When I switched to traditional, I didn’t want a bow-mounted quiver. I initially used only a Cat Quiver, but didn’t like how inaccessible my arrows were as I walked. I then added a super-lightweight ABS single broadhead quiver. The quiver was fine, but, as time went by, I found the Cat Quiver was constantly catching as I walked through corn and/or the woods, and 1 arrow wasn’t enough. So, I bought the Eagles’ Flight Jumbo Apache quiver, and I really like it so far. Four arrows is perfect…3 broadheads, 1 field-tip. Plus I can carry my daypack again.

    • Treetopflier
      Post count: 146

      Hiram – Might should start another thread for this switch in topic — but I’d like to hear from you and others about experiences shooting with vanes. I mean, once you cave in to the advantages of carbon, going with vanes is an easy next step. I’ve bought carbons that come with vanes, and before stripping them off to replace with feathers I’ve test shot off the shelf and they shoot fine! So in my very limited experience, perhaps a lot of well-tuned traditional shelf-shooters could be shooting vanes. Disadvantage is obvious — it’s plastic. Advantages, aside from being waterproof, might surprisingly take us back to Ashby’s studies which show (and I’ve proven to my own satisfaction) that the more FOC we got, the less we need in the way of fletching for good accuracy. But then, we can do the same with smaller feathers! I personally am totally convinced on everything Ashby’s studies recommend, but even so my goal now is to find ways to transfer all the advantages of carbon shafts somehow to wood shafts, which for all their “natural shortcomings” seems just more fun to shoot! For me anyhow. 😕 But still I want to keep an open (?) mind (?) and learn from others what works and don’t for folks. Thanks and sorry for the big left turn. Snuffster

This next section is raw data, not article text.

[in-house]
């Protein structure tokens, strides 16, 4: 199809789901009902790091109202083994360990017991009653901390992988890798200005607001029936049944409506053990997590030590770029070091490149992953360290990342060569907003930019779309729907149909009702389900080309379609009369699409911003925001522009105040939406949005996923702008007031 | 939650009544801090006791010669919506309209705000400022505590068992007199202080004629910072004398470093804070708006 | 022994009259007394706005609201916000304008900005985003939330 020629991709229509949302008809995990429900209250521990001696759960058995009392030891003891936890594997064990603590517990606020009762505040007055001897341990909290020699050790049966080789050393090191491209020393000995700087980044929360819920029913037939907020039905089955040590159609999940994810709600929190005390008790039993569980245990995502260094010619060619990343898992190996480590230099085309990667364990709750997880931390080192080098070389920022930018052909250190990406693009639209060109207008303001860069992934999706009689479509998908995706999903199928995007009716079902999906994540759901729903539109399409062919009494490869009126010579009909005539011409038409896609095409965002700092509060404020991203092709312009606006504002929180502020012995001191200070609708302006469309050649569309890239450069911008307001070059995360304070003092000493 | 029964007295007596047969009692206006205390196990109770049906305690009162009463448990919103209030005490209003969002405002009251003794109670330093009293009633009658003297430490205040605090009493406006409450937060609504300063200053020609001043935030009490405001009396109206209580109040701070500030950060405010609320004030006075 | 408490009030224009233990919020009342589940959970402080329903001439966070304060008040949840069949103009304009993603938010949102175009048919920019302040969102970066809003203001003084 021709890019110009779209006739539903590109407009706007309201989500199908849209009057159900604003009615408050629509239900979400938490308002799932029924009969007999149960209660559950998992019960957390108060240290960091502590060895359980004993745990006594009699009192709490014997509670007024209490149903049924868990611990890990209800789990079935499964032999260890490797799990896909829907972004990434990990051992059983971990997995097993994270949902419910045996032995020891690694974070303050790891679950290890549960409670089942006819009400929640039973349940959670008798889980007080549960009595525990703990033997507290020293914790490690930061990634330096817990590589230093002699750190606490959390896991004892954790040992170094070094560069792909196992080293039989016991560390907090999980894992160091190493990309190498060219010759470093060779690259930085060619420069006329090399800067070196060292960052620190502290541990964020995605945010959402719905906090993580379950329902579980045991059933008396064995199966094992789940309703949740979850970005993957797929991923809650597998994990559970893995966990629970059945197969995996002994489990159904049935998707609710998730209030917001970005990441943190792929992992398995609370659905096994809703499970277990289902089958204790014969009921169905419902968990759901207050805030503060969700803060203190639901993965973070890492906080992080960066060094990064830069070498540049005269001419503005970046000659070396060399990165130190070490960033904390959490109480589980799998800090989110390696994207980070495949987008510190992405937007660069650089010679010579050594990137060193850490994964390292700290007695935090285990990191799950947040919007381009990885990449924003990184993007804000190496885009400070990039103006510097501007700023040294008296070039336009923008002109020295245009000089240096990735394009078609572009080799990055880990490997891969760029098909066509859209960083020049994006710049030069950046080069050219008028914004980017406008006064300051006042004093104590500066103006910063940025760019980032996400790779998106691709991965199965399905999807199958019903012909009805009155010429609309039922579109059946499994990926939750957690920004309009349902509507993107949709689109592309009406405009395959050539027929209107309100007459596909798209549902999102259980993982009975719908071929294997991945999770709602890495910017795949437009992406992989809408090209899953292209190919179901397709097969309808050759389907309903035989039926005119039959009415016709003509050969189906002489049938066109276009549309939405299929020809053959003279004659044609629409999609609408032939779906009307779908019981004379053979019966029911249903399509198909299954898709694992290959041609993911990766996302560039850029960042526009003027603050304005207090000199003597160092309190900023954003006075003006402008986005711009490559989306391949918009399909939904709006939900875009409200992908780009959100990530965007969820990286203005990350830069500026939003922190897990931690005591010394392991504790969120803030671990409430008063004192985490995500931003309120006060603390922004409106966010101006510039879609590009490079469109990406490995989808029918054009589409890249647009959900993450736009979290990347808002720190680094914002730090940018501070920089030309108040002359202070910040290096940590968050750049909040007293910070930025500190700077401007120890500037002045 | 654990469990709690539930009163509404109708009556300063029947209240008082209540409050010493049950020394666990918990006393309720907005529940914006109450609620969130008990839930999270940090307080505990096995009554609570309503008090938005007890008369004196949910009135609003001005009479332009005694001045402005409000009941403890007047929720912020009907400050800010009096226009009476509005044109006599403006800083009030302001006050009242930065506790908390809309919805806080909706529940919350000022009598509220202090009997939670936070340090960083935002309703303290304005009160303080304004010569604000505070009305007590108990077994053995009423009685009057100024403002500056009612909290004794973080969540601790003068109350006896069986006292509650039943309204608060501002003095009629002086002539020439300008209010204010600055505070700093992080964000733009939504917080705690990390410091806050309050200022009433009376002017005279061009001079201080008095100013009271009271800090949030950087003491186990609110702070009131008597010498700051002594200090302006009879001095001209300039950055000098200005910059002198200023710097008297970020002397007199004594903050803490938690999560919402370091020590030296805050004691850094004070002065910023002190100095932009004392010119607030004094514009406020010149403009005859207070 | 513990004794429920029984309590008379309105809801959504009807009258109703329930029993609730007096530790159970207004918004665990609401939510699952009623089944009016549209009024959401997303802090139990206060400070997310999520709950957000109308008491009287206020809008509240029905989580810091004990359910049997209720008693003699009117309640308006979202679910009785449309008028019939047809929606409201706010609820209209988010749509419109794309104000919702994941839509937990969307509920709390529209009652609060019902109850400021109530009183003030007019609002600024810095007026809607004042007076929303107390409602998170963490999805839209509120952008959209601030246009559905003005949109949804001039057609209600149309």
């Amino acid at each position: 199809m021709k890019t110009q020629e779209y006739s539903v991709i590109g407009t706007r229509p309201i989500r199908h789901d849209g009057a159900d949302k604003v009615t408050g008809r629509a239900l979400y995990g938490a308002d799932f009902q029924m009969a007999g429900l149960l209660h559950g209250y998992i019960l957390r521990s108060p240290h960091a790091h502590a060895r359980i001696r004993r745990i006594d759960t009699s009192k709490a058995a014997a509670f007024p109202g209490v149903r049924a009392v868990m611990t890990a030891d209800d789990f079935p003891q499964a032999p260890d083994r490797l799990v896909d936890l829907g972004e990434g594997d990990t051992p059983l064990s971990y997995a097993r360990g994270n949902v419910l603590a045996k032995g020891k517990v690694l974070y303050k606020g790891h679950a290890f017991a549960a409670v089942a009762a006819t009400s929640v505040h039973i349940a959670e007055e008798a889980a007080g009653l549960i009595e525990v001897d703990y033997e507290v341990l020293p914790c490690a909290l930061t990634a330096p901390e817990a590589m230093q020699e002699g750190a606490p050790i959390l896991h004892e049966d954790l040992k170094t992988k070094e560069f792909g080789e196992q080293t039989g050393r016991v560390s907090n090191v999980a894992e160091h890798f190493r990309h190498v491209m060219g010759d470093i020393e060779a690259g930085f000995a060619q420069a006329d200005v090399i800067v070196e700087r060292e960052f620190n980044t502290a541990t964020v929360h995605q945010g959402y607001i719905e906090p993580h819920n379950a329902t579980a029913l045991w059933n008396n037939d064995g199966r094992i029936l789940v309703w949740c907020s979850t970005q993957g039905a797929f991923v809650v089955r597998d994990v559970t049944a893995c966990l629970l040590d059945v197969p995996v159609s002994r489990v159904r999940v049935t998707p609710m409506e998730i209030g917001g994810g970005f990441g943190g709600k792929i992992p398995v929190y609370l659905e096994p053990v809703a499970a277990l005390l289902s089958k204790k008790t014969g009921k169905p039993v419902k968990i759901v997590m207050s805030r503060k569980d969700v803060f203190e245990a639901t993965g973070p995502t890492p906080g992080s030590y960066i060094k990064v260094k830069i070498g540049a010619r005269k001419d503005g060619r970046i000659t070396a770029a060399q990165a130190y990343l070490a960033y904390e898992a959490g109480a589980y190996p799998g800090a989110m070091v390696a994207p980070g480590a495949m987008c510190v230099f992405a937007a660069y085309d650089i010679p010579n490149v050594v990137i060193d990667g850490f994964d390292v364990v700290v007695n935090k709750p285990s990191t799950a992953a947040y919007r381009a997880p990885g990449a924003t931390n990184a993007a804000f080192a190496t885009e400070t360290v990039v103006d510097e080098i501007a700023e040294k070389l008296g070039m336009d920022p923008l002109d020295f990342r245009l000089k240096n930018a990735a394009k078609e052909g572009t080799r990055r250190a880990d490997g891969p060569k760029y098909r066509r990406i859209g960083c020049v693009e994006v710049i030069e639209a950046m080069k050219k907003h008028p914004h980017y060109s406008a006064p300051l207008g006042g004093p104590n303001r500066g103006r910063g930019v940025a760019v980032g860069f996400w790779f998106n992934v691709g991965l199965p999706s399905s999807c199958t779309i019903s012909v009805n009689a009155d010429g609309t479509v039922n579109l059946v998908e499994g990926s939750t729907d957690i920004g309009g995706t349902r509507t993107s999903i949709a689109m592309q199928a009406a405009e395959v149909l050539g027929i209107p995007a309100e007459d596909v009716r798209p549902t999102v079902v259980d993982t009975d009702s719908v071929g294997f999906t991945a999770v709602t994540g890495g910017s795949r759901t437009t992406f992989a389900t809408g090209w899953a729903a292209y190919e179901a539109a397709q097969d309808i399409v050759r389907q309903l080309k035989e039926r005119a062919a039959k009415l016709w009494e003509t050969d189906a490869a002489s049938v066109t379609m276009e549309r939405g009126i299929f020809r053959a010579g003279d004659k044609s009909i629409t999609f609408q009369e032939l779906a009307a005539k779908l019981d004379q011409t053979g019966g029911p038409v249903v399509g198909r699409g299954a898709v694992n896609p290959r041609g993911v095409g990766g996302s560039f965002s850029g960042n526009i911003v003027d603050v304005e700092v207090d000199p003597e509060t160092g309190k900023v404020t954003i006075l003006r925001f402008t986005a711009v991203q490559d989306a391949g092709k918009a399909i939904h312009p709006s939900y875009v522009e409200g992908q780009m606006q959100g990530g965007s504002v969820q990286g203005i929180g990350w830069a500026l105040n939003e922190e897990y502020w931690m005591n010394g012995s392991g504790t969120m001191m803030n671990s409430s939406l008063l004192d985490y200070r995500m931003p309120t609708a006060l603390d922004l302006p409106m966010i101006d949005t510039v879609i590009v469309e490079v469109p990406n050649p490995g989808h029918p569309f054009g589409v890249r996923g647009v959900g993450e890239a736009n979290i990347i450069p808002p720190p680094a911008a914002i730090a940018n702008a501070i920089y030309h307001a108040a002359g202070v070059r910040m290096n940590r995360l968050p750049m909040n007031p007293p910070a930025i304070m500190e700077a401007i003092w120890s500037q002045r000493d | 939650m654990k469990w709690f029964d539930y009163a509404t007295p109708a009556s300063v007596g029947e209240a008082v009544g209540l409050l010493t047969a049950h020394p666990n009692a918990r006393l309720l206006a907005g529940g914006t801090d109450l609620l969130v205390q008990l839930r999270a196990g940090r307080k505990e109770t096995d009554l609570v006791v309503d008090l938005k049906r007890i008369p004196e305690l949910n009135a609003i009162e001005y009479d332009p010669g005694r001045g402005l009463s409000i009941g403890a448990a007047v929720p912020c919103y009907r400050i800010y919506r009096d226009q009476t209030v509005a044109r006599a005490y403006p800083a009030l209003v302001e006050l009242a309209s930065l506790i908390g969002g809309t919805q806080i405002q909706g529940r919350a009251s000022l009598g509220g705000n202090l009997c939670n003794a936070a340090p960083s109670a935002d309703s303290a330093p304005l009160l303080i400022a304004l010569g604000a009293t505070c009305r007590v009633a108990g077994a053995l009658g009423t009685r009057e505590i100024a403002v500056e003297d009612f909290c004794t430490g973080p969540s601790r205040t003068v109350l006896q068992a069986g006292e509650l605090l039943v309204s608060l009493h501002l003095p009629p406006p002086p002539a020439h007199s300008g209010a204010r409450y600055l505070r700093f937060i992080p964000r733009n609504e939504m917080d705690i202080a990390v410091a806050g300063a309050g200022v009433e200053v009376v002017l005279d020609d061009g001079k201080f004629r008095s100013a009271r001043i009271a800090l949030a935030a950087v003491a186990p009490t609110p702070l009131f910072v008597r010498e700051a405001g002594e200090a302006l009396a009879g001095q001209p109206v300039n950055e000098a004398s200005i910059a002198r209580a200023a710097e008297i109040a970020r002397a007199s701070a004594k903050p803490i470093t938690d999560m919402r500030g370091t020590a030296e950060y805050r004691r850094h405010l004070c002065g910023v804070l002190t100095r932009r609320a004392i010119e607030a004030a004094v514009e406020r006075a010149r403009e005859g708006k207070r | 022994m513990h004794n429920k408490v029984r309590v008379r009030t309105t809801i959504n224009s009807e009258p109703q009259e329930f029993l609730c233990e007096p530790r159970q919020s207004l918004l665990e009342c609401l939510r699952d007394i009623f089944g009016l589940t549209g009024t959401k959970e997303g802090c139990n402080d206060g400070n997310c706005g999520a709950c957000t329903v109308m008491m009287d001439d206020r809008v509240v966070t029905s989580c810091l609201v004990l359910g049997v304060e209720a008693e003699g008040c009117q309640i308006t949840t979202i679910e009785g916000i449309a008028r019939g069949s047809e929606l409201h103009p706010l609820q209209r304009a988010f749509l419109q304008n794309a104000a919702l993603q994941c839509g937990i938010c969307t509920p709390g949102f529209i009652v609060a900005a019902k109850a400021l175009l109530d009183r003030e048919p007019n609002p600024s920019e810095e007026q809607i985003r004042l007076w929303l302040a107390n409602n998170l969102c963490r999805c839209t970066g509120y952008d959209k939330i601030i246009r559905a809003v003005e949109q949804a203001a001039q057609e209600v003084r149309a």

• Stephen Graf
      Post count: 2361

      When I was using a compound, I switched to feathers. In general I believe they do a better job than plastic fletching. But the thing that made me switch was that feathers lay down when going through a hole. I had 2 large mule deer shot through the chest where the plastic fletch hung up inside and didn’t give me a good exit wound… thus hard tracking till the arrow pulled out.

      If you shoot off a rest, you can get fine arrow flight with plastic vanes. But I think you will have a hard time if you shoot off the shelf.

Viewing 19 reply threads
  • You must be logged in to reply to this topic.